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2013 AIA COTE Top Ten Green Project: Charles David Keeling Apartments

2013 AIA COTE Top Ten Green Project: Charles David Keeling Apartments

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    Tim Griffith

    2013 AIA COTE Top Ten Green Project: The Charles David Keeling Apartments in La Jolla, Calif., by KieranTimberlake

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    Tim Griffith

    2013 AIA COTE Top Ten Green Project: The Charles David Keeling Apartments in La Jolla, Calif., by KieranTimberlake

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    Tim Griffith

    2013 AIA COTE Top Ten Green Project: The Charles David Keeling Apartments in La Jolla, Calif., by KieranTimberlake

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    KieranTimberlake

    2013 AIA COTE Top Ten Green Project: The Charles David Keeling Apartments in La Jolla, Calif., by KieranTimberlake

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    Tim Griffith

    2013 AIA COTE Top Ten Green Project: The Charles David Keeling Apartments in La Jolla, Calif., by KieranTimberlake

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    Tim Griffith

    2013 AIA COTE Top Ten Green Project: The Charles David Keeling Apartments in La Jolla, Calif., by KieranTimberlake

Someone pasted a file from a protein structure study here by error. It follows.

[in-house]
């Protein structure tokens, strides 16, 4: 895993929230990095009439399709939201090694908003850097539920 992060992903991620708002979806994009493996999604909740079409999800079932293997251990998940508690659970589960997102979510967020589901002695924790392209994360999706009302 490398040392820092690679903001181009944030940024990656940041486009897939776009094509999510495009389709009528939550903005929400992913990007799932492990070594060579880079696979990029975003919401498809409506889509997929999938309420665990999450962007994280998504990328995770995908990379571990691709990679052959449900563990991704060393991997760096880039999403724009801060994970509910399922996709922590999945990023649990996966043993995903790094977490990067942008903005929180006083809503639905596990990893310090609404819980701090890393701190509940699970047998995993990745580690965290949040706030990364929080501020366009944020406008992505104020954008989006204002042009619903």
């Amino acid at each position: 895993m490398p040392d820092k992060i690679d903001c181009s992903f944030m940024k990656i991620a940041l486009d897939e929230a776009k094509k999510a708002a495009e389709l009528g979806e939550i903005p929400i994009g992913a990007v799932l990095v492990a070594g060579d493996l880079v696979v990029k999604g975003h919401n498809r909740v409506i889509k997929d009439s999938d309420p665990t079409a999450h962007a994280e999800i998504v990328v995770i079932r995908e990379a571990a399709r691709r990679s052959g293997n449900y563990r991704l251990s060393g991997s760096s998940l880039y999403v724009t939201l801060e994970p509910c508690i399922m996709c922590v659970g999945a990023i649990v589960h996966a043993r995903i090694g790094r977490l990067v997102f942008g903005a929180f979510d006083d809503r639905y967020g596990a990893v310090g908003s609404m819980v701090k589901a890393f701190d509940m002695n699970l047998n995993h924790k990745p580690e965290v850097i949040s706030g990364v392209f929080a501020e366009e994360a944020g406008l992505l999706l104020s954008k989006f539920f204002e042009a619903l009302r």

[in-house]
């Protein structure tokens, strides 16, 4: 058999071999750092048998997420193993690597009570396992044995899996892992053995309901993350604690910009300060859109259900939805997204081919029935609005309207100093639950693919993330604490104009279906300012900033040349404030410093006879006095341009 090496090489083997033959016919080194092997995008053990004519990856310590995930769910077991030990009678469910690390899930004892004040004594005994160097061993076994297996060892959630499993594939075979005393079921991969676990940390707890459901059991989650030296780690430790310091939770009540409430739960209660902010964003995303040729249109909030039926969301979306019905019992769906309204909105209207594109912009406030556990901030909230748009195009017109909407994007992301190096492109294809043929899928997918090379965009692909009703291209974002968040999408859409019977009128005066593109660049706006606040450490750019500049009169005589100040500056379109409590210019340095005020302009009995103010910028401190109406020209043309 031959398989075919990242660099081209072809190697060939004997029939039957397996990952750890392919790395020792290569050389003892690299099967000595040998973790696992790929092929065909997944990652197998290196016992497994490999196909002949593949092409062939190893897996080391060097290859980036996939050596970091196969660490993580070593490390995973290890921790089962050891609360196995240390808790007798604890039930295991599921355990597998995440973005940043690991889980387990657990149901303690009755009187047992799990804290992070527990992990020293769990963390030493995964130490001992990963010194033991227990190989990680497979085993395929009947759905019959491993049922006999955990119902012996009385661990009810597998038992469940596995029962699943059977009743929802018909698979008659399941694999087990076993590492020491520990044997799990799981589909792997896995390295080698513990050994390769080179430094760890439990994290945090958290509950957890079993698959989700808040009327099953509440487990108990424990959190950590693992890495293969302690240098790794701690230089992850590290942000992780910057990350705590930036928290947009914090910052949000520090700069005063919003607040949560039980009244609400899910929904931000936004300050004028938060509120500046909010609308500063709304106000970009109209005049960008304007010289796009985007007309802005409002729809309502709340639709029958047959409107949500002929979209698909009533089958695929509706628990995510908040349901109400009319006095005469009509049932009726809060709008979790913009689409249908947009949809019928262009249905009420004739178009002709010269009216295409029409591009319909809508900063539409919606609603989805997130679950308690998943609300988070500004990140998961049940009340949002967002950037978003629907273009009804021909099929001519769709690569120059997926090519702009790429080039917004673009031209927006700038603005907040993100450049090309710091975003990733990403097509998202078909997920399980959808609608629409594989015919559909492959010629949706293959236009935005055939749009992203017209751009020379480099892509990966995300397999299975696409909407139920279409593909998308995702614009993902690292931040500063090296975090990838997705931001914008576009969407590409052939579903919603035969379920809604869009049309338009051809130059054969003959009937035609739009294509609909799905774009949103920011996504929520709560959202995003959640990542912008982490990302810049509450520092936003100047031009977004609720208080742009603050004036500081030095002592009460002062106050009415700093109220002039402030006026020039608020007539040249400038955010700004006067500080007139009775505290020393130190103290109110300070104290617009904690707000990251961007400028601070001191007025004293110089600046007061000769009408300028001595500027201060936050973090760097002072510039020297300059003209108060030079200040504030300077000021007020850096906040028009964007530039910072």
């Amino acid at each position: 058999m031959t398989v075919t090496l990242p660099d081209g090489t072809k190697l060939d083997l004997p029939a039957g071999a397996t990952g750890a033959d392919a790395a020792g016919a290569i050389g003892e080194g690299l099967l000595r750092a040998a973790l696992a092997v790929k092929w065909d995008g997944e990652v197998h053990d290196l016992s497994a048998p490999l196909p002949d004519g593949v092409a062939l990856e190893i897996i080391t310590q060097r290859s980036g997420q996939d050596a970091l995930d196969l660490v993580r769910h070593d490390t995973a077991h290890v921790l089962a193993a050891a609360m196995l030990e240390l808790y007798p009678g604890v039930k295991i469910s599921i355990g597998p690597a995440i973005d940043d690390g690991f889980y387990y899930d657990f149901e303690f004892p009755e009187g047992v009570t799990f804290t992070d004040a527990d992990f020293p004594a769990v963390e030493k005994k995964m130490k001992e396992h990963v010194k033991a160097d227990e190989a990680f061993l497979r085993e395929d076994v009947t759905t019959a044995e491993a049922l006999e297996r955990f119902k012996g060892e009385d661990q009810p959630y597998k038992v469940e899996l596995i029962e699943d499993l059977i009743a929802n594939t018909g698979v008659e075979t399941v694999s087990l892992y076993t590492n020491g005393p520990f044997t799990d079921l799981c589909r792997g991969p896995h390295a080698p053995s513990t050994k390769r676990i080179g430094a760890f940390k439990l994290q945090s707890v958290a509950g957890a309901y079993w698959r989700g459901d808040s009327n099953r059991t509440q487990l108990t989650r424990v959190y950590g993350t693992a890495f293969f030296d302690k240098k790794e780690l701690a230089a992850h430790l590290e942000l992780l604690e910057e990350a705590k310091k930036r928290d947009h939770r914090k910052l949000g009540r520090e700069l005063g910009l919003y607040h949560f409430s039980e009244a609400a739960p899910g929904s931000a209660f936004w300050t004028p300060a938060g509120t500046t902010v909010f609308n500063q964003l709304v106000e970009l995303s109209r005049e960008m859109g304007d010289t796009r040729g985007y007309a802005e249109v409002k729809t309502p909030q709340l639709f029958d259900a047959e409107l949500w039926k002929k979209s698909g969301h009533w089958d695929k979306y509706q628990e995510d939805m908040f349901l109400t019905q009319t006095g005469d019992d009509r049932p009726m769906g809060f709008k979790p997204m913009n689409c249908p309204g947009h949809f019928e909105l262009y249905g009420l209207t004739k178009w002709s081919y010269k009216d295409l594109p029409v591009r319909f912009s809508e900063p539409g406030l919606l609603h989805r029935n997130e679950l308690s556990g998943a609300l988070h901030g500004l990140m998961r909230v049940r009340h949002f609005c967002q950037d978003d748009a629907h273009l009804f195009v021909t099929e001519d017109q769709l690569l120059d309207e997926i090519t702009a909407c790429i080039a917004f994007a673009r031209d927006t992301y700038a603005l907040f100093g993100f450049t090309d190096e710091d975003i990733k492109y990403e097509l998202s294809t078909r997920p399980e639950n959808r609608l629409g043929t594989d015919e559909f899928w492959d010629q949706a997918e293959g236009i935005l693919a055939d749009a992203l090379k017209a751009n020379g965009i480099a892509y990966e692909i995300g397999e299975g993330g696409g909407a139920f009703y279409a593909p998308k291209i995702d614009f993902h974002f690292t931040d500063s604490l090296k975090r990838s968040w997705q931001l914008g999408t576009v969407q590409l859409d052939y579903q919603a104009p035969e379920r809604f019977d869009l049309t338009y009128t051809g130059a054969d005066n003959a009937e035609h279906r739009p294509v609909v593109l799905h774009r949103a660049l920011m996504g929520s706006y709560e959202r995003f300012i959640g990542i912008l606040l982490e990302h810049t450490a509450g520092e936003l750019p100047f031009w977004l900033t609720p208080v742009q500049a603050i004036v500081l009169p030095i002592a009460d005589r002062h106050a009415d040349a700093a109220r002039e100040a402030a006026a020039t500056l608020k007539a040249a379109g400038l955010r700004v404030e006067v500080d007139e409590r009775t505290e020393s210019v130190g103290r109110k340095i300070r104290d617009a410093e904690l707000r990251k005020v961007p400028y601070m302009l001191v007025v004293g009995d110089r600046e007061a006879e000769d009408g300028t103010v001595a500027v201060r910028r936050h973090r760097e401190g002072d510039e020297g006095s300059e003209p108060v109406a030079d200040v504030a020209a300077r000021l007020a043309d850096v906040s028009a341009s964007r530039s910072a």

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    Tim Griffith

    2013 AIA COTE Top Ten Green Project: The Charles David Keeling Apartments in La Jolla, Calif., by KieranTimberlake

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    Tim Griffith

    2013 AIA COTE Top Ten Green Project: The Charles David Keeling Apartments in La Jolla, Calif., by KieranTimberlake

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    Tim Griffith

    2013 AIA COTE Top Ten Green Project: The Charles David Keeling Apartments in La Jolla, Calif., by KieranTimberlake

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    Tim Griffith

    2013 AIA COTE Top Ten Green Project: The Charles David Keeling Apartments in La Jolla, Calif., by KieranTimberlake

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    Tim Griffith

    2013 AIA COTE Top Ten Green Project: The Charles David Keeling Apartments in La Jolla, Calif., by KieranTimberlake

 

Named for the scientist whose research first alerted the world to the possibility of the human impact on global atmospheric carbon, the Charles David Keeling Apartments employ a variety of tactics to address environmental challenges such as stormwater management, water scarcity, and carbon emissions reductions.

Located on the edge of the UC San Diego campus, overlooking the coastal cliffs of La Jolla, Calif., the C-shaped dwelling provides expansive views and offers student housing close to the core academic buildings. The project team of Philadelphia-based KieranTimberlake and locally based Swinerton Inc. capitalized on the site’s favorable environmental features, while moderating or eliminating undesirable ones. To optimize the cooling effect and negate the need for air conditioning, the building mass and window openings were shaped and sized to best capture ocean breezes based on landscape-scale CFD modeling. By relying on natural ventilation, project planners estimated that they saved 38 percent in energy consumption.